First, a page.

"Section 28-2701, R.C. 1943 provides: `A judgment or order in a civil action or in a special proceeding in any of the district courts may be removed to the supreme court by appeal as provided in this chapter.' Chapter 28-27. While this statute says that a judgment may be removed and does not use the word `final', certainly, considering the definition of a judgment in Section 28-0901, supra, it must be construed as meaning that only a final judgment may be removed. Our conclusion therefore is that since the judgment from which the appeal in the instant case was taken is not final, no appeal lies therefrom, and consequently, this court has no jurisdiction to hear such an appeal."

[9] Another procedure for an interlocutory appeal, introduced by S.L. 1919, ch. 2, and still codified at NDCC ch. 32-24, may have had a reinforcing effect on the thin tradition in North Dakota. See also NDRAppP 47.1, "Certification of Questions of Law By State Court." Since Rule 54(b) has come into use, this procedure seems to have slipped into disuse, except occasionally. See Bellemare v. Gateway Builders, Inc., 399 N.W.2d 308 (N.D.1987) and Trinity Medical Center v. North Dakota Board of Nursing, 399 N.W.2d 835 (N.D.1987).

[10] See 9 Moore's Federal Practice ¶ 110.07 (1987); 4 Am.Jur.2d Appeal and Error § 50 (1962).

[11] For a recent discussion of customary exceptions to the general federal rule that a district court's decision is appealable only when the decision "ends the litigation on the merits and leaves nothing for the court to do but execute the judgment," see Gulfstream Aerospace Corp. v. Mayacamas Corp., ___ U.S. ___, 108 S. Ct. 1133, 99 L. Ed. 2d 296 (1988).

Finality is not always a crystalline concept. See Budinich v. Becton Dickinson & Co., ___ U.S. ___, 108 S. Ct. 1717, 100 L. Ed. 2d 178 (1988), holding that questions about the recoverability or amount of attorneys fees for the litigation do not prevent finality of an order on the merits.

[12] NDCC 30.1-02-06.1 (effective July 1, 1983; 1981 N.D.Sess.Laws, ch. 319, § 49 and § 52) says:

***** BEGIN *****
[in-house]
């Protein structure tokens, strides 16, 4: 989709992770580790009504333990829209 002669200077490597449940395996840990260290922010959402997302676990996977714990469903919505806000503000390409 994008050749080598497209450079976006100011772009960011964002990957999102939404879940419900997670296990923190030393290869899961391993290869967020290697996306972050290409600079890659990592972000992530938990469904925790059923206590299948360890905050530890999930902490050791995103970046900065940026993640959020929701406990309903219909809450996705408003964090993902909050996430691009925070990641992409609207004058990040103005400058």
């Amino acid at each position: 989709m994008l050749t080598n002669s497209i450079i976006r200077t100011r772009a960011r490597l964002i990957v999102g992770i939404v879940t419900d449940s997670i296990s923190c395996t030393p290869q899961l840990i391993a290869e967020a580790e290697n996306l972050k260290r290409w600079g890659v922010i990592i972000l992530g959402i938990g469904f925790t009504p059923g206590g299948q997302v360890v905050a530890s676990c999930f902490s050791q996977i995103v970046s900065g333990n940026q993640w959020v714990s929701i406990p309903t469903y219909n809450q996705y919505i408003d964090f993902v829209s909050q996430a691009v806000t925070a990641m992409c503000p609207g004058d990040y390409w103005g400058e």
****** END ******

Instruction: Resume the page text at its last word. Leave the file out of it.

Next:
"Appeals. Appellate review, including the right to appellate review, interlocutory appeal, provisions as to time, manner, notice, appeal bond, stays, scope of review, record on appeal, briefs, arguments, and power of the appellate court, is governed by the rules applicable to the appeals to the supreme court in equity cases from the district court, except that in proceedings where jury trial has been had as a matter of right, the rules applicable to the scope of review in jury cases apply."

[13] Compare federal receivership proceedings; 6 Moore's Federal Practice ¶ 54.39 (1988).

[14] Although Conway, supra, does not disclose that those estates were supervised administrations, a later opinion in the same proceedings clearly identifies that they were supervised administrations. Matter of Estate of Kjorvestad, 375 N.W.2d 160 (N.D.1985).

[15] The theory of this provision is explained in the accompanying Editorial Board Comment to the Uniform Probate Code:

"If supervised administration is not requested, persons interested in an estate may use combinations of the formal proceedings (order by judge after notice to persons concerned with the relief sought), informal proceedings (request for the limited response that nonjudicial personnel of the probate court are authorized to make in response to verified application), and filings provided in the remaining Parts of Article III to secure authority and protection needed to administer the estate. Nothing except self-interest will compel resort to the judge. When resort to the judge is necessary or desirable to resolve a dispute or to gain protection, the scope of the proceeding if not otherwise prescribed by the Code is framed by the petition." NDCC 30.1-12-07.

[16] See NDCC 30.1-02-06.1 in footnote 12, supra. And see NDCC 30.1-02-04, which says:

"Practice in court.Unless specifically provided to the contrary in this title or unless inconsistent with its provisions, the rules of civil procedure, including the rules concerning vacation of orders and appellate review, govern formal proceedings under this title." (emphasis supplied).

[17] For illustrations of probate decrees, judgments and orders recently treated as final and appealable, see Matter of Estate of Tuntland, 364 N.W.2d 513 (N.D.1985); Matter of Estate of Vertin, 381 N.W.2d 199 (N.D.1986); Matter of Estate of Frandson, 383 N.W.2d 807 (N.D.1986); Matter of Estate of Sorensen, 411 N.W.2d 362 (N.D. 1987); Matter of Estate of Nelson, 419 N.W.2d 915 (N.D.1988); and Jordan v. Anderson, 421 N.W.2d 816 (N.D.1988). See also Dahner v. Daner, 374 N.W.2d 604 (N.D.1985); Binder v. Binder, 366 N.W.2d 454 (N.D.1986); Matter of Estate of Binder, 386 N.W.2d 910 (N.D.1986); Matter of Conservatorship of Gessler, 419 N.W.2d 541 (N.D.App.1988).

[18] A Rule 54(b) determination and direction by a trial court should not be routine. The reasons why there is "no just reason for delay" and the importance to "sound judicial administration" must satisfactorily appear before this court will entertain piecemeal appeals. Union State Bank v. Woell, supra. That is not to say that we will ignore an abuse of discretion in refusing Rule 54(b) action in an appropriate case. Consider Sheets v. Letnes, Marshall and Fiedler, supra.